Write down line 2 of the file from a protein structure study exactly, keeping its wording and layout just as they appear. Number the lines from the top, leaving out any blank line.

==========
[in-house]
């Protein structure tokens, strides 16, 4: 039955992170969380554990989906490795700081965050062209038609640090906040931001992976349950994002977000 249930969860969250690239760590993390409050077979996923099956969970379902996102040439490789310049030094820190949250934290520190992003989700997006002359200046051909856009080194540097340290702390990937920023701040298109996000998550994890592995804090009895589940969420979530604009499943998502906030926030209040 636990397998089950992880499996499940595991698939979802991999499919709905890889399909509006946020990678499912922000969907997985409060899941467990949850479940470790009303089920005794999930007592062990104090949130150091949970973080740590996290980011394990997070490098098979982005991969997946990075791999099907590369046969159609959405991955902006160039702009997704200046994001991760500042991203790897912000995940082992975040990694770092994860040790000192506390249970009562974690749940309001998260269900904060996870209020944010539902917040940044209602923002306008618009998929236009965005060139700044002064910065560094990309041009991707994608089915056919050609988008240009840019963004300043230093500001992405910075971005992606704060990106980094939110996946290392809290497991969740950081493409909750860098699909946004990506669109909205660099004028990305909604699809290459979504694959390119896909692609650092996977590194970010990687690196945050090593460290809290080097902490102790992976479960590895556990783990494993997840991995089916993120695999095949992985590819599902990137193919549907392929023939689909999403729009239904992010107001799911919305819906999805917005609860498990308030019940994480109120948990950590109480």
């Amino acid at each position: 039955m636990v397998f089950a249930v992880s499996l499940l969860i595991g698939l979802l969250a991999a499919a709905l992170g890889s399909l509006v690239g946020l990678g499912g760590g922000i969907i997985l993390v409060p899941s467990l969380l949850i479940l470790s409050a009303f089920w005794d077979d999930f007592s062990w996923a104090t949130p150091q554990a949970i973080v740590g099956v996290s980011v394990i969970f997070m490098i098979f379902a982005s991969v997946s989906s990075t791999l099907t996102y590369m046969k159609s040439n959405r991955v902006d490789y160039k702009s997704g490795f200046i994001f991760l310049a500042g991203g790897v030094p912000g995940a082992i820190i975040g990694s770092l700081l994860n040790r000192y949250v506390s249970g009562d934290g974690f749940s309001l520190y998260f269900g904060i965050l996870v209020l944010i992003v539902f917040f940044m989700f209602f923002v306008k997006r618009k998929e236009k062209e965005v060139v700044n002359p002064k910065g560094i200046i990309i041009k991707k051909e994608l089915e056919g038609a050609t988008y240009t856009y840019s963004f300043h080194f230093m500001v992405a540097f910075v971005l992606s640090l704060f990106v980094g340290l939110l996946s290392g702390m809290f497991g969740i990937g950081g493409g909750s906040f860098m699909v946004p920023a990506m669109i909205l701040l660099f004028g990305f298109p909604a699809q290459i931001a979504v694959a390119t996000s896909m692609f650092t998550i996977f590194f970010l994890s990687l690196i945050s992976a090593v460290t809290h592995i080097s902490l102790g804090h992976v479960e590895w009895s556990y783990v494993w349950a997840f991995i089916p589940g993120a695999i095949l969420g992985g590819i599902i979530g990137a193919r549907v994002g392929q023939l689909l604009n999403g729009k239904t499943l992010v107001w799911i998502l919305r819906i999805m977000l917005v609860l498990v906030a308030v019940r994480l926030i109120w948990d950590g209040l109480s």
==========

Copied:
């Protein structure tokens, strides 16, 4: 039955992170969380554990989906490795700081965050062209038609640090906040931001992976349950994002977000 249930969860969250690239760590993390409050077979996923099956969970379902996102040439490789310049030094820190949250934290520190992003989700997006002359200046051909856009080194540097340290702390990937920023701040298109996000998550994890592995804090009895589940969420979530604009499943998502906030926030209040 636990397998089950992880499996499940595991698939979802991999499919709905890889399909509006946020990678499912922000969907997985409060899941467990949850479940470790009303089920005794999930007592062990104090949130150091949970973080740590996290980011394990997070490098098979982005991969997946990075791999099907590369046969159609959405991955902006160039702009997704200046994001991760500042991203790897912000995940082992975040990694770092994860040790000192506390249970009562974690749940309001998260269900904060996870209020944010539902917040940044209602923002306008618009998929236009965005060139700044002064910065560094990309041009991707994608089915056919050609988008240009840019963004300043230093500001992405910075971005992606704060990106980094939110996946290392809290497991969740950081493409909750860098699909946004990506669109909205660099004028990305909604699809290459979504694959390119896909692609650092996977590194970010990687690196945050090593460290809290080097902490102790992976479960590895556990783990494993997840991995089916993120695999095949992985590819599902990137193919549907392929023939689909999403729009239904992010107001799911919305819906999805917005609860498990308030019940994480109120948990950590109480």